Bradley investigation closing, hiring process revised

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After almost two months, the investigation into the hiring process for Zimmerman School of Advertising and Mass Communications Director Samuel Bradley is reaching a conclusion.

Thomas Gonzalez of the Tampa law firm Thompson, Sizemore, Gonzalez & Hearing, P.A. was hired by USF’s General Counsel Gerard Solis to investigate Bradley’s employment. 

Bradley has been on paid administrative leave since March. He came into the spotlight after a report from his former employer, Texas Tech University, revealed several inappropriate- — and often sexual — relationships with at least four students during his employment there. 

Gonzalez is currently compiling the final report on the investigation, according to the Dean of the College of Arts and Sciences, Eric Eisenberg.

USF has yet to receive the report, but Eisenberg expects it in a few days.

“I expect to get it any day now, and I’m very, very anxious to see what’s in it,” he said.

The conclusion of the investigation comes alongside the release of a memo by Provost Ralph Wilcox to USF staff members indicating changes to the background check portion of the hiring process for employees at the university. 

Effective May 11, all new faculty hires will require a signed statement from the dean of the respective college “attesting to the completion of satisfactory, current reference checks … prior to final review and approval to extend a letter of offer,” Wilcox stated in the memo.

Eisenberg feels the change is related to the incident with Bradley, as a measure of insurance that something similar doesn’t happen again.

“Basically, what the Provost’s memo does is it makes sure that before we hire somebody here, we’re in direct conversation with their current or immediate past supervisor so we can be certain to ask questions about their employment status and 

their suitability to be working at USF,” he said.

Officials at USF claimed to have been unaware of the report upon hiring Bradley, which led to heavy scrutiny of the university’s hiring process by the community.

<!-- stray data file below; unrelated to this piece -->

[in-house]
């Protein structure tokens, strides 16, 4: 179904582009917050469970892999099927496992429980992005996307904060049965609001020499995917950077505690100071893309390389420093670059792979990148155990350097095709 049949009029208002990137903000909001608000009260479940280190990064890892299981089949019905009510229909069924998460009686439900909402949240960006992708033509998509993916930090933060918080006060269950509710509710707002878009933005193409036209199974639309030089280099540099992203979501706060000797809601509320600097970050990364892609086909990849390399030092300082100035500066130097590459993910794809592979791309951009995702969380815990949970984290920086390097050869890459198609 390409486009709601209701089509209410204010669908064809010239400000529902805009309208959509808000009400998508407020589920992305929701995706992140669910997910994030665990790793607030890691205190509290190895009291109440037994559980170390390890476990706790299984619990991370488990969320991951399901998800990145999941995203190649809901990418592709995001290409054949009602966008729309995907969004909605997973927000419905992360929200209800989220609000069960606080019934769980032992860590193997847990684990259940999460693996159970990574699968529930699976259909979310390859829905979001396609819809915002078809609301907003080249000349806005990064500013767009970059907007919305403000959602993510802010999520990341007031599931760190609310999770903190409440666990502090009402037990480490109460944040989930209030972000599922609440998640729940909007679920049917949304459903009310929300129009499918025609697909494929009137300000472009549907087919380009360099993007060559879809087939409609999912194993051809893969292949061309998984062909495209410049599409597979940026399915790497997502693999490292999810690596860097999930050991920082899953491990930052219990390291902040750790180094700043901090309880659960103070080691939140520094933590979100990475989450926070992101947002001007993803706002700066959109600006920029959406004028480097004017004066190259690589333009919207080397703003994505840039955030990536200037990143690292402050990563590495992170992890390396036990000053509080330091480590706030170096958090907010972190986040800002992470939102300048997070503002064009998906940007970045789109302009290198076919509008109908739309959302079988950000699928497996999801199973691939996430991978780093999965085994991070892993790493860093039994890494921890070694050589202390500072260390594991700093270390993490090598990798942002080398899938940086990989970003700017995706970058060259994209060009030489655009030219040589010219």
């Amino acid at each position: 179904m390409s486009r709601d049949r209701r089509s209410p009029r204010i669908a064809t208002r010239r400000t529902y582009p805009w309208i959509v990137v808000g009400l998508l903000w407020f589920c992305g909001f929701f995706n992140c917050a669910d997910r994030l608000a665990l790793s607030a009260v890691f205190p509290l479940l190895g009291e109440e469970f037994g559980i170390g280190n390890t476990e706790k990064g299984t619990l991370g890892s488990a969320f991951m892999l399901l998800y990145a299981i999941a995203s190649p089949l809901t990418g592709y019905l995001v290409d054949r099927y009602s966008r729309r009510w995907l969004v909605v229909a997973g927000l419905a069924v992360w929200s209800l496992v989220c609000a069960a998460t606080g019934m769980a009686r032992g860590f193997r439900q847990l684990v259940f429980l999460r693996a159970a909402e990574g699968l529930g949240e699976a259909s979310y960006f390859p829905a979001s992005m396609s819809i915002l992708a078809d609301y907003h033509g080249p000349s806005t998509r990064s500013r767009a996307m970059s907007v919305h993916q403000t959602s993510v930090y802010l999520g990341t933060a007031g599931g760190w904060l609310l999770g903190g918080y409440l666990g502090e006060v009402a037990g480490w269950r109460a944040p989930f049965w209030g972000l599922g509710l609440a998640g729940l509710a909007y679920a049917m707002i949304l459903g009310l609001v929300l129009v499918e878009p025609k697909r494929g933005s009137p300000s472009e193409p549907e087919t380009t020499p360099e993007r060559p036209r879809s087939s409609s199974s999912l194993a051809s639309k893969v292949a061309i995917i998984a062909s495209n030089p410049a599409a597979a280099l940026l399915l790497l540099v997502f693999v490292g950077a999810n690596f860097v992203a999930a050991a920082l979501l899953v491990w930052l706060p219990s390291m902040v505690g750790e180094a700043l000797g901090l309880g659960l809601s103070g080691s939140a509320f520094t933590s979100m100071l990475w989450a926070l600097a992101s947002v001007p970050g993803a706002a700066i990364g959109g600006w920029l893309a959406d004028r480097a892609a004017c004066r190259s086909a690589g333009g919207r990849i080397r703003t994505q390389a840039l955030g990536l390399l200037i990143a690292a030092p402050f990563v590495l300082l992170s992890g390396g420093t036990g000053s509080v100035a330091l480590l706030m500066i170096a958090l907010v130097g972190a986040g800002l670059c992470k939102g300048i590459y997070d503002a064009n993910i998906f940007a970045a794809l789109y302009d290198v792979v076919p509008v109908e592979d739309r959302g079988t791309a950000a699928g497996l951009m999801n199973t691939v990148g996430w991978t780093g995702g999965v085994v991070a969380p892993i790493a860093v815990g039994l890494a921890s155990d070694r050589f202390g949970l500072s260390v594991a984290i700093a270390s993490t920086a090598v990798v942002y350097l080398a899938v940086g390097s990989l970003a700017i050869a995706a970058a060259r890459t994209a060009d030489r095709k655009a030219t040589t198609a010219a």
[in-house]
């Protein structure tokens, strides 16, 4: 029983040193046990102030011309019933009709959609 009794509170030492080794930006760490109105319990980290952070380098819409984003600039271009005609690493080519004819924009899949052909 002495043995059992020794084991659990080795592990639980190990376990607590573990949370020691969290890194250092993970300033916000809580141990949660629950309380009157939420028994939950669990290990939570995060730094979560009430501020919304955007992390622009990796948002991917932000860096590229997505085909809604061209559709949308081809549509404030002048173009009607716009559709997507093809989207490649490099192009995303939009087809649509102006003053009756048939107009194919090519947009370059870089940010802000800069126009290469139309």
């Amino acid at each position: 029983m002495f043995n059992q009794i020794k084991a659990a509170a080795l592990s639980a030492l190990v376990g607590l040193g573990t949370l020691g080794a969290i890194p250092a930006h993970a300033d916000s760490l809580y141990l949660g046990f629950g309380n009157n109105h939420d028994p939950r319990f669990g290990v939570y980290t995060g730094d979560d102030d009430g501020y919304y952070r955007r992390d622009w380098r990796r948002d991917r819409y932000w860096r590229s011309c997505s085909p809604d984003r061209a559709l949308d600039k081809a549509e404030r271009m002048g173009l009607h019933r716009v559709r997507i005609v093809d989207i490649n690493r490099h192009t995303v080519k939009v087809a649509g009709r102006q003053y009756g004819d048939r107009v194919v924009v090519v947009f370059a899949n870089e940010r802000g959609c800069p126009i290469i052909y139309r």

“(The hiring process) is always something you can tighten up and do a better job of and just make sure that if there’s anything to be discovered about somebody’s situation that you know about before you make such an important decision as hiring somebody,” Eisenberg said.

Eisenberg recalled a Tampa Bay Times editorial from March that called out USF on its hiring practices, which may have spurred changes to the process.

“Either Texas Tech failed to disclose what it knew about Samuel Bradley’s performance there, or USF failed to ask when it hired him,” the editorial said. “This is a colossal failure of due diligence, and it demands a thorough review to determine the cause of a systemic breakdown that put individual students and USF’s reputation at risk.”

Since then, Gonzalez has been investigating that very process, conducting interviews and reviewing relevant documents. 

The signed statements from the deans must include information about references, including their names and positions, the date they were contacted, and information about the USF employee who did the background check and the method used.

Wilcox also included a temporary alternative for those who may have reservations concerning the timely completion of all background checks.

The statement must include the phrase “this offer is contingent upon the completion of satisfactory reference checks,” as stated in the memo. The dean of each respective college is held responsible for following up and providing documentation.

These new responsibilities fall on the deans, but Eisenberg doesn’t consider it a huge addition and instead welcomes it.

“It adds a little bit more work, but frankly many universities already do something like this, and all it does is it just makes this a very clear expectation, which is fine,” he said. “I’d much rather take the five minutes to ask a question on the front end than have to deal with the potential of hiring the wrong person on the back end.”

Eisenberg does not want to speculate as to whether or not more changes are to come following the release of the investigation report, nor does he wish to make any predictions about Bradley’s fate.

Upon its release, Solis, Eisenberg and Wilcox will review the report and determine what steps need to be taken next.

“I honestly don’t know what (Gonzalez) is going to find and so I want to review that. Then if changes need to happen then they will, and we’ll take it from there,” he said.

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